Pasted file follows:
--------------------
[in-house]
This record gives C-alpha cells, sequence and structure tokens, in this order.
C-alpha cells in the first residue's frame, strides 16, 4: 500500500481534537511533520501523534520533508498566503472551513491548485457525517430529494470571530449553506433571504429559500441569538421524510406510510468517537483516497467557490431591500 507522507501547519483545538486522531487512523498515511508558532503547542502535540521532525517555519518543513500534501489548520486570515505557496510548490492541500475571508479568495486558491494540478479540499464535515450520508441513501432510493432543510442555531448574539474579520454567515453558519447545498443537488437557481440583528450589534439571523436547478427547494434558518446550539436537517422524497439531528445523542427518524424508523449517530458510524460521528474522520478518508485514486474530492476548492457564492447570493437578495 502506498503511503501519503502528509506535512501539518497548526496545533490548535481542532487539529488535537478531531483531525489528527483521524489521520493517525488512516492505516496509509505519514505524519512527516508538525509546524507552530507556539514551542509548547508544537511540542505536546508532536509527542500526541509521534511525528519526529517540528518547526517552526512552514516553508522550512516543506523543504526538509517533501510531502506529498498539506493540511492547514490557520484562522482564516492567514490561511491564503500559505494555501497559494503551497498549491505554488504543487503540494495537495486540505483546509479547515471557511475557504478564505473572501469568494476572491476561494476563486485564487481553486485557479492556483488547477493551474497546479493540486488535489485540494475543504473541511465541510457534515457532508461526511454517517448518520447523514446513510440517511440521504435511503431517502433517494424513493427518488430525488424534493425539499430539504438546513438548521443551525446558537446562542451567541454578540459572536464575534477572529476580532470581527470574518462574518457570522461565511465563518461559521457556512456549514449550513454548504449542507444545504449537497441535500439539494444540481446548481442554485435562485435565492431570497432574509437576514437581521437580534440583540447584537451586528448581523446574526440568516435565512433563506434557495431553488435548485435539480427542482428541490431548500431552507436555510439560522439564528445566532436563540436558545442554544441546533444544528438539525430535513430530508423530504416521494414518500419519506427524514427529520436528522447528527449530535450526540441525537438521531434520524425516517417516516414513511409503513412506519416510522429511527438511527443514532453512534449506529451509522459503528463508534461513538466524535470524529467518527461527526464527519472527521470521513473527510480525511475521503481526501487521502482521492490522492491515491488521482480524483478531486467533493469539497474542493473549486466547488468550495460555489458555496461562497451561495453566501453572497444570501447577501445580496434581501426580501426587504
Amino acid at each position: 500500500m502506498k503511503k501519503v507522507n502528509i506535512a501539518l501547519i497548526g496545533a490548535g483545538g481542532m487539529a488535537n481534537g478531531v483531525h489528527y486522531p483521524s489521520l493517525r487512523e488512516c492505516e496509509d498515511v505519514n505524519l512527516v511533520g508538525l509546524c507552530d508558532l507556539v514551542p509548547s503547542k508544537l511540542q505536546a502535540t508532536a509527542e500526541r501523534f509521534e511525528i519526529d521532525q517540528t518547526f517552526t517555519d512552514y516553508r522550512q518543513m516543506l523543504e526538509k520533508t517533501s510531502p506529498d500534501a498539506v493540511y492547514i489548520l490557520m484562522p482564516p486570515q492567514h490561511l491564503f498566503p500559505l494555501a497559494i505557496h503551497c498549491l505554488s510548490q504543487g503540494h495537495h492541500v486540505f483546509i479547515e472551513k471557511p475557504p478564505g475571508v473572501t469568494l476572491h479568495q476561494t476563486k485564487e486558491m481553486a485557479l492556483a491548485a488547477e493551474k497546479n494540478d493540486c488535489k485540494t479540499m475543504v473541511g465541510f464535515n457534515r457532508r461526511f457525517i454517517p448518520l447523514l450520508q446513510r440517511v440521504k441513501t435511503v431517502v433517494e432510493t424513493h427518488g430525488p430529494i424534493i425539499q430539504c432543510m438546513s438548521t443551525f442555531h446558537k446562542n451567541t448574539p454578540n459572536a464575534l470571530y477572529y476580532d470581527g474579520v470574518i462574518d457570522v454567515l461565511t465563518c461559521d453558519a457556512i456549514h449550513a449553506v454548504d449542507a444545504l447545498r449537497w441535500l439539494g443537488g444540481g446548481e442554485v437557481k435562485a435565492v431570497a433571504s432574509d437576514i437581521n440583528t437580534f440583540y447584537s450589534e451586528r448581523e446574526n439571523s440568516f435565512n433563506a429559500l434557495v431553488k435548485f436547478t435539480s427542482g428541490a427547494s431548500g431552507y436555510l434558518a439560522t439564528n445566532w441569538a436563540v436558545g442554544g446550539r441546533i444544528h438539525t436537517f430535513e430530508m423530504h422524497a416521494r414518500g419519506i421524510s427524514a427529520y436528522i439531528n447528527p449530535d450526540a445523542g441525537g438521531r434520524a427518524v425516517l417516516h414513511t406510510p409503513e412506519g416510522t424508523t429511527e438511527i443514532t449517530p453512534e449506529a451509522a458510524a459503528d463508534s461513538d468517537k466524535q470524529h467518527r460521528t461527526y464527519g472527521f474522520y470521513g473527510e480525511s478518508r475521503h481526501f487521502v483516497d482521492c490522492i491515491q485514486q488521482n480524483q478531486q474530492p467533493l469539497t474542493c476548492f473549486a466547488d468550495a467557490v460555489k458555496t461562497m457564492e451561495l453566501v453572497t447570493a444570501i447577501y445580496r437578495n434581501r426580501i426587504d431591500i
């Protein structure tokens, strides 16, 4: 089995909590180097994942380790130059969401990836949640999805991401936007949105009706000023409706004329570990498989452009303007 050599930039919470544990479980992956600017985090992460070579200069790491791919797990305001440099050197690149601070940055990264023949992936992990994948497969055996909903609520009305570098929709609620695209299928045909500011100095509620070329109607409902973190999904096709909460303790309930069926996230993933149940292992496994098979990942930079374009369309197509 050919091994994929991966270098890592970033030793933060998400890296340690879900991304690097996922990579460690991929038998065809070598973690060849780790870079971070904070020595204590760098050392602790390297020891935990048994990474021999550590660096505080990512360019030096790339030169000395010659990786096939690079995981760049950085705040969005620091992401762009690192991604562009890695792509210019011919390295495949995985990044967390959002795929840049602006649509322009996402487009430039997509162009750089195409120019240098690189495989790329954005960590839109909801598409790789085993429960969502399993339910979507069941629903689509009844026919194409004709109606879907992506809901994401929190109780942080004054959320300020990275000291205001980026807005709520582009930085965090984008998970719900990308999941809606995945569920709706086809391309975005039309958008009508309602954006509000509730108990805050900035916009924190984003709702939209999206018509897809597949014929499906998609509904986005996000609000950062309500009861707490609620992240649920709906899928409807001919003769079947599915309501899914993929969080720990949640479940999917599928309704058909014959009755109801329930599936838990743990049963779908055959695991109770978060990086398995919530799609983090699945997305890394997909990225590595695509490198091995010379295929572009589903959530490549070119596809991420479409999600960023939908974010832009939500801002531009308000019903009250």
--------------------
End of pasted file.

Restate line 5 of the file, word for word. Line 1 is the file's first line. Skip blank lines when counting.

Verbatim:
């Protein structure tokens, strides 16, 4: 089995909590180097994942380790130059969401990836949640999805991401936007949105009706000023409706004329570990498989452009303007 050599930039919470544990479980992956600017985090992460070579200069790491791919797990305001440099050197690149601070940055990264023949992936992990994948497969055996909903609520009305570098929709609620695209299928045909500011100095509620070329109607409902973190999904096709909460303790309930069926996230993933149940292992496994098979990942930079374009369309197509 050919091994994929991966270098890592970033030793933060998400890296340690879900991304690097996922990579460690991929038998065809070598973690060849780790870079971070904070020595204590760098050392602790390297020891935990048994990474021999550590660096505080990512360019030096790339030169000395010659990786096939690079995981760049950085705040969005620091992401762009690192991604562009890695792509210019011919390295495949995985990044967390959002795929840049602006649509322009996402487009430039997509162009750089195409120019240098690189495989790329954005960590839109909801598409790789085993429960969502399993339910979507069941629903689509009844026919194409004709109606879907992506809901994401929190109780942080004054959320300020990275000291205001980026807005709520582009930085965090984008998970719900990308999941809606995945569920709706086809391309975005039309958008009508309602954006509000509730108990805050900035916009924190984003709702939209999206018509897809597949014929499906998609509904986005996000609000950062309500009861707490609620992240649920709906899928409807001919003769079947599915309501899914993929969080720990949640479940999917599928309704058909014959009755109801329930599936838990743990049963779908055959695991109770978060990086398995919530799609983090699945997305890394997909990225590595695509490198091995010379295929572009589903959530490549070119596809991420479409999600960023939908974010832009939500801002531009308000019903009250």